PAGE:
In the early 1970s, plaintiffs filed a lawsuit challenging the constitutionality of New Mexico’s education finance system. This equity lawsuit alleged that expenditures varied unconstitutionally depending on local school districts’ wealth. The parties reached a settlement before trial when New Mexico leaders shifted funding for school operations to the state level in order to provide essentially equal resources to each district. The 1974 Public School Finance Act resulted in the state funding over 80% of education costs.
Zuni School District v. State
Over the years, however, facilities in many low-property-wealth school districts deteriorated. In 1998, a number of these districts brought a suit, Zuni School District v. State, CV-98-14-II (Dist. Ct., McKinley County Oct. 14, 1999), claiming that the funding system for capital items was unconstitutional. After the Public School Finance Act was implemented, local districts still bore primary responsibility for capital funding. The trial court ordered the state to “establish and implement a uniform funding system for capital improvements . . . and for correcting existing past inequities.”
At the end of 2001, a proposal to fund a $1.2 billion capital program was defeated by a filibuster. Instead, the state settled on a $400 million capital program and created a new capital funding system intended to establish a standards-based adequacy level for facilities in all districts.
In subsequent years, the new capital funding system failed to establish an adequate and uniform level of funding. In 2006, $90 million of extra funding was directed to capital projects in high-growth areas, mainly Albuquerque’s West Side. Plaintiffs’ attorneys went to court in March 2006 to argue that the added funding was unfair to smaller districts. The case was vacated in 2008.
Zuni Public School District v. Department of Education
In Zuni Public School District v. Department of Education, a group of school districts filed suit to prohibit the state from offsetting its funding of districts by the amount of federal impact aid payments made to those districts. All of the school districts in the suit were located on federal and tribal lands in predominantly Native American areas with meager property tax bases, qualifying them for federal impact aid. On April 27, 2007, the United States Supreme Court ruled that New Mexico was allowed to deduct federal impact aid from New Mexico school districts when allocating state aid.
Yazzie and Martinez
Two separate groups of parents of educationally disadvantaged, Latino and Native American students filed education adequacy litigations in the spring of 2014 against the State of New Mexico and its Public Education Department. The suits charge that New Mexico is denying children the “uniform and sufficient education” guaranteed by Art XII §1 of the state constitution, and one suit claims violations of the state constitution’s equal protection clause as well.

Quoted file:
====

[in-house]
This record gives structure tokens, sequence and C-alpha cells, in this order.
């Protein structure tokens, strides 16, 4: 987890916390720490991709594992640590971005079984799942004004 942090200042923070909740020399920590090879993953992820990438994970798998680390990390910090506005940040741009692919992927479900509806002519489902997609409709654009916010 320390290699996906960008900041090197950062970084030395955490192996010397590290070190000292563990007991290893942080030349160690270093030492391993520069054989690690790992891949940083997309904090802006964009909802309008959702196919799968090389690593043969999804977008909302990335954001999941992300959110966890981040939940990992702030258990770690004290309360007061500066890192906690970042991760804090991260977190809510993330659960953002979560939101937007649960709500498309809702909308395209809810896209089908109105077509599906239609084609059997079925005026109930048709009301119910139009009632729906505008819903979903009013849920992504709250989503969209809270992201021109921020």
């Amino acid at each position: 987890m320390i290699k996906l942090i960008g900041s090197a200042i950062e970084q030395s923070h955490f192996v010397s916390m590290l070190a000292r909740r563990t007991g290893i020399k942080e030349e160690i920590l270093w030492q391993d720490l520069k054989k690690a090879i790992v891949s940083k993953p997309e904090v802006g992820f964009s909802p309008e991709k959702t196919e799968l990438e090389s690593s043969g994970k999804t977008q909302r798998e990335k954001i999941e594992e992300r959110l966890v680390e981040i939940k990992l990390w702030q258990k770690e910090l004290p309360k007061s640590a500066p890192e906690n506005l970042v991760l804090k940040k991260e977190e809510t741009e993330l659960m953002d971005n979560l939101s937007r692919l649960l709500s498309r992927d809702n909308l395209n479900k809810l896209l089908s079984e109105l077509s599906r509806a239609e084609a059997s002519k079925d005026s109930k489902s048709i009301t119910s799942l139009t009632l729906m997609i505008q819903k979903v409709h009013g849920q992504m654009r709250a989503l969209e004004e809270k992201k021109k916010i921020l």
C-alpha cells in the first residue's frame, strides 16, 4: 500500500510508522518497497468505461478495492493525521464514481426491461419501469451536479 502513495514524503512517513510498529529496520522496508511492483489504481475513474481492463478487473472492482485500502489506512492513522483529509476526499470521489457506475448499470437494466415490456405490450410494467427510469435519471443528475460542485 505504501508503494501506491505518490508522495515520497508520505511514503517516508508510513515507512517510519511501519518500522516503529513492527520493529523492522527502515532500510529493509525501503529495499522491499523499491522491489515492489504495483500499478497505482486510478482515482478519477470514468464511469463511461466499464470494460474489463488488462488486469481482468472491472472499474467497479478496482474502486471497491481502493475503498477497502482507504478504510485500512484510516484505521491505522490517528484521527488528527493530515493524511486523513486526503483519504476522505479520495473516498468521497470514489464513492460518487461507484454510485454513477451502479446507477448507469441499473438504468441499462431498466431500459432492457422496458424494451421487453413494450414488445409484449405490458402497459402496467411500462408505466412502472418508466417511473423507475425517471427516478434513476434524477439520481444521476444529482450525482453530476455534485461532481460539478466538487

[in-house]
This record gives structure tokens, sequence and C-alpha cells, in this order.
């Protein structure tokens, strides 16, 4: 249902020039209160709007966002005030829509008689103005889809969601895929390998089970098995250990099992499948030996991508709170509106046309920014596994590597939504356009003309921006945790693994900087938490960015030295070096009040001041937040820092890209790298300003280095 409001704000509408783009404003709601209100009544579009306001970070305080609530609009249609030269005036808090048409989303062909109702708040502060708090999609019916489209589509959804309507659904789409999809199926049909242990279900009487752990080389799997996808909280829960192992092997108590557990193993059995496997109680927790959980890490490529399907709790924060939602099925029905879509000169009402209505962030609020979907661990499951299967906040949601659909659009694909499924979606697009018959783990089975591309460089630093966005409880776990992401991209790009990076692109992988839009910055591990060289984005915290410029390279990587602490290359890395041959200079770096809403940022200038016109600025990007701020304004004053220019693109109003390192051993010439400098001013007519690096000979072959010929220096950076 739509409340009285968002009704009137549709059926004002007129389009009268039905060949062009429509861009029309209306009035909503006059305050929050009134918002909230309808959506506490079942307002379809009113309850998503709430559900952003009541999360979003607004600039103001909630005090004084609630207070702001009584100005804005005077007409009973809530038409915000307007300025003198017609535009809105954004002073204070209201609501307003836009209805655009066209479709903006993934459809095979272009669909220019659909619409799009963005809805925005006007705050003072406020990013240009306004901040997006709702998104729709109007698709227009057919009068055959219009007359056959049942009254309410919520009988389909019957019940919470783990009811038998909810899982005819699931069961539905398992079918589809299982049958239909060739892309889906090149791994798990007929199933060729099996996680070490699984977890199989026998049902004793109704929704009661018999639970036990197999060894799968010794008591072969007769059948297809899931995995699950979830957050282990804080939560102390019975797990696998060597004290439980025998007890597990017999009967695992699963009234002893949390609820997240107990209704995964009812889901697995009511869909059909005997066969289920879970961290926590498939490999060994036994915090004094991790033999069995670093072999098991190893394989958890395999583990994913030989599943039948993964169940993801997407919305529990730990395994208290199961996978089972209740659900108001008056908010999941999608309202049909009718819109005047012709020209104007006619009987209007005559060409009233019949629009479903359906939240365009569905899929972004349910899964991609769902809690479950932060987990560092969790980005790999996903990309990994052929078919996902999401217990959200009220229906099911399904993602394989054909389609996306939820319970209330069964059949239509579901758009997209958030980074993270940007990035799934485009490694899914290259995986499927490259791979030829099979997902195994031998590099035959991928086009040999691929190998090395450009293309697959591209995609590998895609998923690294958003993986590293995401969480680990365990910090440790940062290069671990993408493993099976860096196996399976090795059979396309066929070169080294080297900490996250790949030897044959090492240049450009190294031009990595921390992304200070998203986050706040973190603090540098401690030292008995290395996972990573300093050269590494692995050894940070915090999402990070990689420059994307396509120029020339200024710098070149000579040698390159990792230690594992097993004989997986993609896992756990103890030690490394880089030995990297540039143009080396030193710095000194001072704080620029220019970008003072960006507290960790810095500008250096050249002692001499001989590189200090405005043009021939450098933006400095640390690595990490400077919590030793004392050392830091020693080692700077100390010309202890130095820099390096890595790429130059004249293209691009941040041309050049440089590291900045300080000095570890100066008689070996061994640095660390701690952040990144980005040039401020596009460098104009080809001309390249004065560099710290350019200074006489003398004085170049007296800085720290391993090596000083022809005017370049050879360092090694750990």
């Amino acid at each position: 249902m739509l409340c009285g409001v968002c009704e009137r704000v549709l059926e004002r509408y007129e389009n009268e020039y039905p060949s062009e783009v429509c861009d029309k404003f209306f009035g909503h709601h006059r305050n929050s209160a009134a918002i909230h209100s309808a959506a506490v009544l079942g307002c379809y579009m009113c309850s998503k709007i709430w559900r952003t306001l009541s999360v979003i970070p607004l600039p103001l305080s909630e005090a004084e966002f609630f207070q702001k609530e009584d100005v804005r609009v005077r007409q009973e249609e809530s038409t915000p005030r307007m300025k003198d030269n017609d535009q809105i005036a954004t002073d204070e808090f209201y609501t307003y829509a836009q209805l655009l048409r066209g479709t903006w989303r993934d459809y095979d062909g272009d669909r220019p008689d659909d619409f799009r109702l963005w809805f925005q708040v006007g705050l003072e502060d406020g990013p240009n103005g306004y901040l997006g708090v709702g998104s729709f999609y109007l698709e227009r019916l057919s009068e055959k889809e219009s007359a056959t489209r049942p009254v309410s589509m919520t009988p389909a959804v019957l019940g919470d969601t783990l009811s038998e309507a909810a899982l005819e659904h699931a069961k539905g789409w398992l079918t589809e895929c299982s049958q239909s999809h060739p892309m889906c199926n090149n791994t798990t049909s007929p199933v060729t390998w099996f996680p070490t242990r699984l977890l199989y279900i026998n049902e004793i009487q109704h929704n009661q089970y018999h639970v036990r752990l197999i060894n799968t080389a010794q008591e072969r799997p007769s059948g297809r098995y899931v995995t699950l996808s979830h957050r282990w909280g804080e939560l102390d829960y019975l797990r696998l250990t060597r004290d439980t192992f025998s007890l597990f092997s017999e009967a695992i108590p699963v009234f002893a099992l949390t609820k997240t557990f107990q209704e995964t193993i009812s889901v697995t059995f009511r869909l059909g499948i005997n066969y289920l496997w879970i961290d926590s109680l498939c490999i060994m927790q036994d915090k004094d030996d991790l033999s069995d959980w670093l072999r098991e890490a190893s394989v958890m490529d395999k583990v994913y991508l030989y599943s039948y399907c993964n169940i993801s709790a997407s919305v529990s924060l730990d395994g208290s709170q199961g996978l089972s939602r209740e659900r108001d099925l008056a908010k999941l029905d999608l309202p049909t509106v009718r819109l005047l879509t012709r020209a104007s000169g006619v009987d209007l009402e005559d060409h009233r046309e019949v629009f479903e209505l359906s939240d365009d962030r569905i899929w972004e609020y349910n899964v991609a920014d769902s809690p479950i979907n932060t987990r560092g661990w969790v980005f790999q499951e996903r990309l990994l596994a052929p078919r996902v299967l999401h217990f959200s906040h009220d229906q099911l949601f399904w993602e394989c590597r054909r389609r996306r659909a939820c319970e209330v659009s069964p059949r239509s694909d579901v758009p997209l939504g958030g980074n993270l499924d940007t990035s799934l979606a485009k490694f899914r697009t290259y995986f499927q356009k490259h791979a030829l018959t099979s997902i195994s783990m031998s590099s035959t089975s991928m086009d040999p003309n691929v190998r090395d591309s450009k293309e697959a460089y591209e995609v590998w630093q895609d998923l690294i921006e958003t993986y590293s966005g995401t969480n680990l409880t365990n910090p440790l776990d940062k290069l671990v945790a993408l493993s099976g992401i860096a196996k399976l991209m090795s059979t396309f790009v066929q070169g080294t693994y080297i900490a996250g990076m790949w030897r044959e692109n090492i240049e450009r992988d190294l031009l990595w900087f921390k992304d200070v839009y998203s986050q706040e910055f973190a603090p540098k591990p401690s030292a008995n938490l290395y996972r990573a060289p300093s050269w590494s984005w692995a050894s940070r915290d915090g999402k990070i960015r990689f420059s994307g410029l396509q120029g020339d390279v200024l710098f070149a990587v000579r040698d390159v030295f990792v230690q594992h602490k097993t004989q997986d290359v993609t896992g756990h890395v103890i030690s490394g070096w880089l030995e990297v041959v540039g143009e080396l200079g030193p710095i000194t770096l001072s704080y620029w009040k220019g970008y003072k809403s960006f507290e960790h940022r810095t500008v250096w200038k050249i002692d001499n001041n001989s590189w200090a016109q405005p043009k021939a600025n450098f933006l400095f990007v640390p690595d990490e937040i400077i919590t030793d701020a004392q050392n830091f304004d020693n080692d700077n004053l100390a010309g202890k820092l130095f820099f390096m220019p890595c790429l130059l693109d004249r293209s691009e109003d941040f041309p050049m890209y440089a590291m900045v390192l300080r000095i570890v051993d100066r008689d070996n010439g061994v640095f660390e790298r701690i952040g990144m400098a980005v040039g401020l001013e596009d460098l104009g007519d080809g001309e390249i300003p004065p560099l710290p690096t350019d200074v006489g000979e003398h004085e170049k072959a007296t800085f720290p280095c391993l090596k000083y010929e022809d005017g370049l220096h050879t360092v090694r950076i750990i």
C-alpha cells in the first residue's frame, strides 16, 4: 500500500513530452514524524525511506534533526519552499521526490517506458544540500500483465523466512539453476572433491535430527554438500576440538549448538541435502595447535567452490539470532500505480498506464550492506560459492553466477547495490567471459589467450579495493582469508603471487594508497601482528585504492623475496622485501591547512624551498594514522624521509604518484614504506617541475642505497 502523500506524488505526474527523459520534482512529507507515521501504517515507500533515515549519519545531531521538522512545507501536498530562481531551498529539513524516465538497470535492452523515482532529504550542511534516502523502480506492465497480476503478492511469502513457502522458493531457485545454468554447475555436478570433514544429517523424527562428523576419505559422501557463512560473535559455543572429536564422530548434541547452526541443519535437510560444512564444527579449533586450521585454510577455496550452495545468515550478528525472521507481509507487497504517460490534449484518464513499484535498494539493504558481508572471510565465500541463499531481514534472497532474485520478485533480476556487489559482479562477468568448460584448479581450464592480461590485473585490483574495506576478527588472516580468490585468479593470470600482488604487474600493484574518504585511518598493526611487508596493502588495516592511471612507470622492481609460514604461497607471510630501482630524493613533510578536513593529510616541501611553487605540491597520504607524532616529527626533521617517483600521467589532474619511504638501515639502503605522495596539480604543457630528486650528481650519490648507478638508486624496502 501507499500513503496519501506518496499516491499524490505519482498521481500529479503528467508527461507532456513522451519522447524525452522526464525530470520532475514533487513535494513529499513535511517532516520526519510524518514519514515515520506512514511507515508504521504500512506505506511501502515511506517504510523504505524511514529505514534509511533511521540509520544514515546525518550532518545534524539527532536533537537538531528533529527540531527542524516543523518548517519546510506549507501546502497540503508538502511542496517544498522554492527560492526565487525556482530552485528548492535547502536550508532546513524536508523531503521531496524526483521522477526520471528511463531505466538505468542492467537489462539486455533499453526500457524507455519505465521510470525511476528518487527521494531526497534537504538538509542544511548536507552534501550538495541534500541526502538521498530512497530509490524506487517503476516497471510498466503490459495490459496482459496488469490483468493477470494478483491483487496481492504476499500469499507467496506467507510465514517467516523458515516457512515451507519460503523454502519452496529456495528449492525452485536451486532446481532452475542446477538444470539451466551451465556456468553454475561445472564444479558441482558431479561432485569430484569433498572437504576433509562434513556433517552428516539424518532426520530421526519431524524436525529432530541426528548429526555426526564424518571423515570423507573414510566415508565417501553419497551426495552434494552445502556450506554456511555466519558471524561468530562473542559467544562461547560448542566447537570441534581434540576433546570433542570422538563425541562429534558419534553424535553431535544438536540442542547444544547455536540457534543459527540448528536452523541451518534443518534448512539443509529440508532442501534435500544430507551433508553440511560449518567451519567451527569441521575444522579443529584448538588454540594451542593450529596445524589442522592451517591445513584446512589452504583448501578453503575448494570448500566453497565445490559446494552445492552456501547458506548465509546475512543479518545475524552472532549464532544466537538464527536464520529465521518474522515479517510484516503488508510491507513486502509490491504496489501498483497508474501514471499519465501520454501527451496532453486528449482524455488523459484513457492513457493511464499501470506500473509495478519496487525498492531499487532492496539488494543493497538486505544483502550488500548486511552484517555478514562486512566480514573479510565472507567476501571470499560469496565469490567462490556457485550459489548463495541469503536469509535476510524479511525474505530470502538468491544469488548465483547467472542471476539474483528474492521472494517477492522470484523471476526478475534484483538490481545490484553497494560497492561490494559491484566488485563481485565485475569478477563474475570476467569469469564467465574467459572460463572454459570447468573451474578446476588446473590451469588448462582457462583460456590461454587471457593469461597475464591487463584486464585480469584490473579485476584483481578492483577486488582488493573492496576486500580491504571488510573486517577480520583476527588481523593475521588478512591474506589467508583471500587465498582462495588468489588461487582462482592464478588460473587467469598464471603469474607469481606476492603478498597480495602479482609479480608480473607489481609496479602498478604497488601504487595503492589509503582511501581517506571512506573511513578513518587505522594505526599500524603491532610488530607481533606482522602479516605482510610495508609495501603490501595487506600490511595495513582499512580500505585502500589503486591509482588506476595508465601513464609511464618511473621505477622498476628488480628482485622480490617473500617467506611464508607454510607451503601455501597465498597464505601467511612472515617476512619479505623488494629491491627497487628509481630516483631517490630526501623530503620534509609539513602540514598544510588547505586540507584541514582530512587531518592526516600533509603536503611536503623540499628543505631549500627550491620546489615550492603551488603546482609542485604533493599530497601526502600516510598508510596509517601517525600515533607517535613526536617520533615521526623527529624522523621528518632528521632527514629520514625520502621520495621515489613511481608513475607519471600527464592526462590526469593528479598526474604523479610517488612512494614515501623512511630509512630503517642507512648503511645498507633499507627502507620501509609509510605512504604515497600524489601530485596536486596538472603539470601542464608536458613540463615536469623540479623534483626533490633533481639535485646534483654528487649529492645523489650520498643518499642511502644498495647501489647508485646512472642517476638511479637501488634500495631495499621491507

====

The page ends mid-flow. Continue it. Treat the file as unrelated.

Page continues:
The first suit, Yazzie v. State of New Mexico, brought by the New Mexico Center on Law and Poverty, criticizes funding mechanisms in the state’s current education system, which has 24 separate components to its foundation funding formula, and highlights a 2008 American Institute for Research cost analysis that concluded that operational expenses were underfunded by approximately $350 million deficit in operational expenses. The public education budget has continued to decrease since those numbers were reported. The second suit, Martinez v. State of New Mexico, brought by the Mexican American Legal Defense and Educational Fund, challenges the state’s “punitive” teacher evaluation system. In New Mexico, teacher evaluations are based 50% on student performance as assessed through student test scores and school rankings. According to the plaintiffs in Martinez, this system is irrational and discourages quality teachers from applying to or staying in New Mexico’s schools. The Mexican American Legal Defense and Educational Fund also broadened its lawsuit in June 2014 to contest New Mexico’s financing of special education programs for disabled students in public schools.
In October 2014, a New Mexico state court judge denied the state’s motion to dismiss the Martinez case. In denying the state’s motion to dismiss, the court explicitly affirmed that education is a fundamental right in New Mexico.
Subsequently, the Martinez and Yazzie cases were consolidated. After two months of testimony by nearly 80 witnesses, trial in these consolidated cases concluded in August 2017. A decision is expected in the winter or spring of 2018.
For information regarding other states with facilities/capital funding cases, see Alaska, Arizona, Colorado and Idaho.